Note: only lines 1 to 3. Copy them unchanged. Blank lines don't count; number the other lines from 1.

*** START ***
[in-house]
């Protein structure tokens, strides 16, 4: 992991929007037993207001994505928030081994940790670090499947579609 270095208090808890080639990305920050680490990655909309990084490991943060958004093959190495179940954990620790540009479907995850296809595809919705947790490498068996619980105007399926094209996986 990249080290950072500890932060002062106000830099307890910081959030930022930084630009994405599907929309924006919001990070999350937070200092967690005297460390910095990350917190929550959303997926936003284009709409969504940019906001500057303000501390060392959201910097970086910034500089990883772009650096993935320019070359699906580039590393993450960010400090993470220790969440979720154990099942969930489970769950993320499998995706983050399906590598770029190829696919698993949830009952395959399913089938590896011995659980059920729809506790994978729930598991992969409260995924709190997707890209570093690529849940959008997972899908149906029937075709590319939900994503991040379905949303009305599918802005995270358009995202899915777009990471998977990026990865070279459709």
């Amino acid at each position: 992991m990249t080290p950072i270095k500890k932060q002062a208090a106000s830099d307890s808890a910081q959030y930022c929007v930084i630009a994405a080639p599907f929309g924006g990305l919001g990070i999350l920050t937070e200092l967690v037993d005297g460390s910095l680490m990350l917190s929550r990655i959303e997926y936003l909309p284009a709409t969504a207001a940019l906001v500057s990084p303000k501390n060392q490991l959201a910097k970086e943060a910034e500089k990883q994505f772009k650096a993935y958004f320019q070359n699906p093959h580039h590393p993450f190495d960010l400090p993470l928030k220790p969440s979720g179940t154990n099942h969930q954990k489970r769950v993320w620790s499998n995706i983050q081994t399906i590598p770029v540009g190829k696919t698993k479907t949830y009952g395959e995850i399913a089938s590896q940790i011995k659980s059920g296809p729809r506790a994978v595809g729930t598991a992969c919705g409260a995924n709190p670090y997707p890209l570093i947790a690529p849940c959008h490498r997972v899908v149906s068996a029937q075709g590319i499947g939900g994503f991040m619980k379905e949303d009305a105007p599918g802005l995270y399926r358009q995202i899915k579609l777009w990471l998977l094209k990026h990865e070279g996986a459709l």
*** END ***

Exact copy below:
[in-house]
């Protein structure tokens, strides 16, 4: 992991929007037993207001994505928030081994940790670090499947579609 270095208090808890080639990305920050680490990655909309990084490991943060958004093959190495179940954990620790540009479907995850296809595809919705947790490498068996619980105007399926094209996986 990249080290950072500890932060002062106000830099307890910081959030930022930084630009994405599907929309924006919001990070999350937070200092967690005297460390910095990350917190929550959303997926936003284009709409969504940019906001500057303000501390060392959201910097970086910034500089990883772009650096993935320019070359699906580039590393993450960010400090993470220790969440979720154990099942969930489970769950993320499998995706983050399906590598770029190829696919698993949830009952395959399913089938590896011995659980059920729809506790994978729930598991992969409260995924709190997707890209570093690529849940959008997972899908149906029937075709590319939900994503991040379905949303009305599918802005995270358009995202899915777009990471998977990026990865070279459709």
């Amino acid at each position: 992991m990249t080290p950072i270095k500890k932060q002062a208090a106000s830099d307890s808890a910081q959030y930022c929007v930084i630009a994405a080639p599907f929309g924006g990305l919001g990070i999350l920050t937070e200092l967690v037993d005297g460390s910095l680490m990350l917190s929550r990655i959303e997926y936003l909309p284009a709409t969504a207001a940019l906001v500057s990084p303000k501390n060392q490991l959201a910097k970086e943060a910034e500089k990883q994505f772009k650096a993935y958004f320019q070359n699906p093959h580039h590393p993450f190495d960010l400090p993470l928030k220790p969440s979720g179940t154990n099942h969930q954990k489970r769950v993320w620790s499998n995706i983050q081994t399906i590598p770029v540009g190829k696919t698993k479907t949830y009952g395959e995850i399913a089938s590896q940790i011995k659980s059920g296809p729809r506790a994978v595809g729930t598991a992969c919705g409260a995924n709190p670090y997707p890209l570093i947790a690529p849940c959008h490498r997972v899908v149906s068996a029937q075709g590319i499947g939900g994503f991040m619980k379905e949303d009305a105007p599918g802005l995270y399926r358009q995202i899915k579609l777009w990471l998977l094209k990026h990865e070279g996986a459709l």